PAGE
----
A tasty, if not always tasteful, tale of supernatural mayhem that fans of King and Crichton alike will enjoy.

Pub Date: June 16, 2020

ISBN: 978-1-9848-2678-7

Page Count: 304

Publisher: Del Rey/Ballantine

Review Posted Online: Feb. 10, 2020

Kirkus Reviews Issue: March 1, 2020

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An alternately farcical and poignant look at family bonds.

THE SUMMER PLACE

When a family convenes at their Cape Cod summer home for a wedding, old secrets threaten to ruin everything.

Sarah Danhauser is shocked when her beloved stepdaughter announces her engagement to her boyfriend, Gabe. After all, Ruby’s only 22, and Sarah suspects that their relationship was fast-tracked because of the time they spent together in quarantine during the early days of the pandemic. Sarah’s mother, Veronica, is thrilled, mostly because she longs to have the entire family together for one last celebration before she puts their Cape Cod summer house on the market. But getting to Ruby and Gabe’s wedding might prove more difficult than anyone thought. Sarah can’t figure out why her husband, Eli, has been so distant and distracted ever since Ruby moved home to Park Slope (bringing Gabe with her), and she's afraid he may be having an affair. Veronica is afraid that a long-ago dalliance might come back to bite her. Ruby isn’t sure how to process the conflicting feelings she’s having about her upcoming nuptials. And Sam, Sarah’s twin brother, is a recent widower who’s dealing with some pretty big romantic confusion. As the entire extended family, along with Gabe’s relatives, converges on the summer house, secrets become impossible to keep, and it quickly becomes clear that this might not be the perfect gathering Veronica was envisioning. If they make it to the wedding, will their family survive the aftermath? Weiner creates a story with all the misunderstandings and miscommunications of a screwball comedy or a Shakespeare play (think A Midsummer Night’s Dream). But the surprising, over-the-top actions of the characters are grounded by a realistic and moving look at grief and ambition (particularly for Sarah and Veronica, both of whom give up demanding creative careers early on). At times the flashbacks can slow down the story, but even when the characters are lying, cheating, and hiding from each other, they still seem like a real and loving family.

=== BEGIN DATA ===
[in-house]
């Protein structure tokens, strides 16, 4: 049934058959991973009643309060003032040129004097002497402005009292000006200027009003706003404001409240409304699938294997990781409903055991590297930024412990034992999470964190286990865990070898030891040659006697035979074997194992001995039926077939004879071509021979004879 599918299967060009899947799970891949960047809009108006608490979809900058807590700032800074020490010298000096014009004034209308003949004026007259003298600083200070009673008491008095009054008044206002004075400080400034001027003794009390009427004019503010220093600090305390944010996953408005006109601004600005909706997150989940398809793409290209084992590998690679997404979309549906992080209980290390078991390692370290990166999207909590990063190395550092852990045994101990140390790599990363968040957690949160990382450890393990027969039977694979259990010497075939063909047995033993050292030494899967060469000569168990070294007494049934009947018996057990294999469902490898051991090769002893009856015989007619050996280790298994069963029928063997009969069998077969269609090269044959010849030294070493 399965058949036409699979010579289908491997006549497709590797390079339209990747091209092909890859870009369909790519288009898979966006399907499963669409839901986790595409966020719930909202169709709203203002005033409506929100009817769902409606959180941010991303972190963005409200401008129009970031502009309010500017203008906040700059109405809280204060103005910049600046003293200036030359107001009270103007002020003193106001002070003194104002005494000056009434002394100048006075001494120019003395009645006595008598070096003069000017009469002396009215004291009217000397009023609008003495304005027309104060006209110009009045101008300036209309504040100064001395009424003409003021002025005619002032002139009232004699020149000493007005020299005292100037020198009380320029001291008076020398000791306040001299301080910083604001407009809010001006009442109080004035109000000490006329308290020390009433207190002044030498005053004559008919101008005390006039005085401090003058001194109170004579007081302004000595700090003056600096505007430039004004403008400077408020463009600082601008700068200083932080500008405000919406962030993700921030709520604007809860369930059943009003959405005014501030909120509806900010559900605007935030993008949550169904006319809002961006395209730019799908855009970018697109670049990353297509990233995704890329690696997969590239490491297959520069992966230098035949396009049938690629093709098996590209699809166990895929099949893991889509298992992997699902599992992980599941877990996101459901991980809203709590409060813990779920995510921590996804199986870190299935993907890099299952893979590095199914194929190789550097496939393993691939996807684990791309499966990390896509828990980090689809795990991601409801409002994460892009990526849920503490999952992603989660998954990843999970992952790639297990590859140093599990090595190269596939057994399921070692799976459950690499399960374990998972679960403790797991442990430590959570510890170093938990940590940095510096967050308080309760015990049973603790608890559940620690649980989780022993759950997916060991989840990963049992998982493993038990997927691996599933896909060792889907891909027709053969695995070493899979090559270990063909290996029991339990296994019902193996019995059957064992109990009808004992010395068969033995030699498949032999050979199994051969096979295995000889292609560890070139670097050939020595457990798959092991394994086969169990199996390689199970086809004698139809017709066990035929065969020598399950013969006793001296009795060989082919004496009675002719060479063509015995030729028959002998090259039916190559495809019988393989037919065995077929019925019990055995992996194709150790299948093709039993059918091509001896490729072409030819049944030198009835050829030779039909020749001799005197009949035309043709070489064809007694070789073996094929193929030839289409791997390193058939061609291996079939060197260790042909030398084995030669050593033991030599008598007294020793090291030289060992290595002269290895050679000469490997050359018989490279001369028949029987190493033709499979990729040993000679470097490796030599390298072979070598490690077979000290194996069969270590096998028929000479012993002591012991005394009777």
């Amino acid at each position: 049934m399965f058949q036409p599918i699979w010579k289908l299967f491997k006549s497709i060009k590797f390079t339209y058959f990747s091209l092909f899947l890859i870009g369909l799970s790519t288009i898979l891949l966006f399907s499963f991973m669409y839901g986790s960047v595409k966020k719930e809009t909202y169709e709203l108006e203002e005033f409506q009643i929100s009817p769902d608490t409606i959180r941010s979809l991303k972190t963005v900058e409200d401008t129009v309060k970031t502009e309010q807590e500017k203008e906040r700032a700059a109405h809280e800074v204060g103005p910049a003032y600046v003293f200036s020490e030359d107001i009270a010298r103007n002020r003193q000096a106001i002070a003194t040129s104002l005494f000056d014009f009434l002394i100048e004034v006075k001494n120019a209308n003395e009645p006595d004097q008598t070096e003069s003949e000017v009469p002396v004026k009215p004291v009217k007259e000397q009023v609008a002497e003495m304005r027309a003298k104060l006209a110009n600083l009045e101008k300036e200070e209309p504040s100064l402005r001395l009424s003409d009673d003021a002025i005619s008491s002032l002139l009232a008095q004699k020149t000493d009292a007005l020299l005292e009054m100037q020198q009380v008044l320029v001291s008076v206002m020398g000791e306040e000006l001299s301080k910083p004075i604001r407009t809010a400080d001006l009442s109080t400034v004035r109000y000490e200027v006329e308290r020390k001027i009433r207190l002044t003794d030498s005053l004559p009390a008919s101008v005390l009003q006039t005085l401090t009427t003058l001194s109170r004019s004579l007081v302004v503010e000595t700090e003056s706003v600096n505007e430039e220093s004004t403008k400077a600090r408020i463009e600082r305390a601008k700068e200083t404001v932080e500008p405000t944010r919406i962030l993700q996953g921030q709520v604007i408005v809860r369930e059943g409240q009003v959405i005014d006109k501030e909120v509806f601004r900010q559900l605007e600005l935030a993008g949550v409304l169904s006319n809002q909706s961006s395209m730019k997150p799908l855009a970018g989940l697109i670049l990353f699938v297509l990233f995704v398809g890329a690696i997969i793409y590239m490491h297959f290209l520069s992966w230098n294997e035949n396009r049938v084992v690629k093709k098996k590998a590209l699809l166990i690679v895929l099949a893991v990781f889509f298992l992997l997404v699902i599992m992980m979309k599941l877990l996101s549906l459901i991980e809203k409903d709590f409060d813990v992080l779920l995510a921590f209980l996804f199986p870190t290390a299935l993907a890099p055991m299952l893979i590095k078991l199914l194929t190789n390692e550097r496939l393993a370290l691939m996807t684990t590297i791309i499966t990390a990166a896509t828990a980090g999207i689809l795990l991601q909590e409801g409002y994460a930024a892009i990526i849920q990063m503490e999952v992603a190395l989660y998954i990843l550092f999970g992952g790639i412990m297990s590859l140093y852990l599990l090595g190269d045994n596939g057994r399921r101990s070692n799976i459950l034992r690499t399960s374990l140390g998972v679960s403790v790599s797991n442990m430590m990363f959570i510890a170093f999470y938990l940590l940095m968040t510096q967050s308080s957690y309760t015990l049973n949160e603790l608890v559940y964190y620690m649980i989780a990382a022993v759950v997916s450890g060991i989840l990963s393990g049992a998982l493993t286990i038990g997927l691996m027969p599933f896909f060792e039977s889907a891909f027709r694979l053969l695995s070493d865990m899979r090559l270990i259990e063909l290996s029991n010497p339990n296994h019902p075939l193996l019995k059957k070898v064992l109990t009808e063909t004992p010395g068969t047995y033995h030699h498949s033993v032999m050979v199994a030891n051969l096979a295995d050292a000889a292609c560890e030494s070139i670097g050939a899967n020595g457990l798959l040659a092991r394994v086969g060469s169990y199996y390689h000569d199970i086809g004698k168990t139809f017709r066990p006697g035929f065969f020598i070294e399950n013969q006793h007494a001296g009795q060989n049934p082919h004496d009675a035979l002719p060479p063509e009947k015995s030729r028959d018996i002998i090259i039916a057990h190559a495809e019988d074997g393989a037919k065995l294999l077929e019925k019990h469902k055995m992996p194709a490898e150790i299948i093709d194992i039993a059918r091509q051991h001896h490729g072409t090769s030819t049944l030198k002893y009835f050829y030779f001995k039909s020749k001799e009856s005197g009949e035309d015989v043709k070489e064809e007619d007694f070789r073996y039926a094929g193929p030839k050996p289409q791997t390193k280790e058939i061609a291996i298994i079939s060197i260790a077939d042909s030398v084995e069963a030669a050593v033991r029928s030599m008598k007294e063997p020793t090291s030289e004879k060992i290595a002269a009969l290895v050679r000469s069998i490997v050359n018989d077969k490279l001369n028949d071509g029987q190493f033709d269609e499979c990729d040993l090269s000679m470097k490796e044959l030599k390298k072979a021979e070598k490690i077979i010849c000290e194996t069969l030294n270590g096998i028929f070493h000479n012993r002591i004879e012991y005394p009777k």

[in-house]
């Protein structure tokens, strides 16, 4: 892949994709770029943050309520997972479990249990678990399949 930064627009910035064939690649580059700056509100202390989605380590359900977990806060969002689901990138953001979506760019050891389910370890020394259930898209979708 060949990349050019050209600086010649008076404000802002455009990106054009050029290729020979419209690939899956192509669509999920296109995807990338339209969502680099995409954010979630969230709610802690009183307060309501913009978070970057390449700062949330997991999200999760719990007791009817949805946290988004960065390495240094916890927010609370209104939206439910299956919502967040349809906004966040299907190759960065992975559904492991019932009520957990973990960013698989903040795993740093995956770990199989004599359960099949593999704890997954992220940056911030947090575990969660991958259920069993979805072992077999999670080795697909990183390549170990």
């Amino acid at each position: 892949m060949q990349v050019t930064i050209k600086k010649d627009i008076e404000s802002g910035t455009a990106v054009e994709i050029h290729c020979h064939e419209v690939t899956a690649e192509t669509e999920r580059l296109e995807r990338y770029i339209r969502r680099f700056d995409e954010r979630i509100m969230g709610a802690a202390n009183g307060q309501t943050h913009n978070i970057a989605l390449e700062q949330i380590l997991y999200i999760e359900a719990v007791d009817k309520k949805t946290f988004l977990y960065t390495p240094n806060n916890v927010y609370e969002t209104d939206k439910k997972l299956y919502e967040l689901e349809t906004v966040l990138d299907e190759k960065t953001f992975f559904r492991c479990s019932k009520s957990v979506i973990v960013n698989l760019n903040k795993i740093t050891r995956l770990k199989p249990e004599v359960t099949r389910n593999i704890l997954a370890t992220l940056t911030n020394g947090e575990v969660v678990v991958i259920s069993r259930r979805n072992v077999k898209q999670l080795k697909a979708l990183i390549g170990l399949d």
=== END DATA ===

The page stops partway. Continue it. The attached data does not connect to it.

An alternately farcical and poignant look at family bonds.

Pub Date: May 10, 2022

ISBN: 978-1-5011-3357-2

Page Count: 432

Publisher: Atria

Review Posted Online: Feb. 9, 2022

Kirkus Reviews Issue: March 1, 2022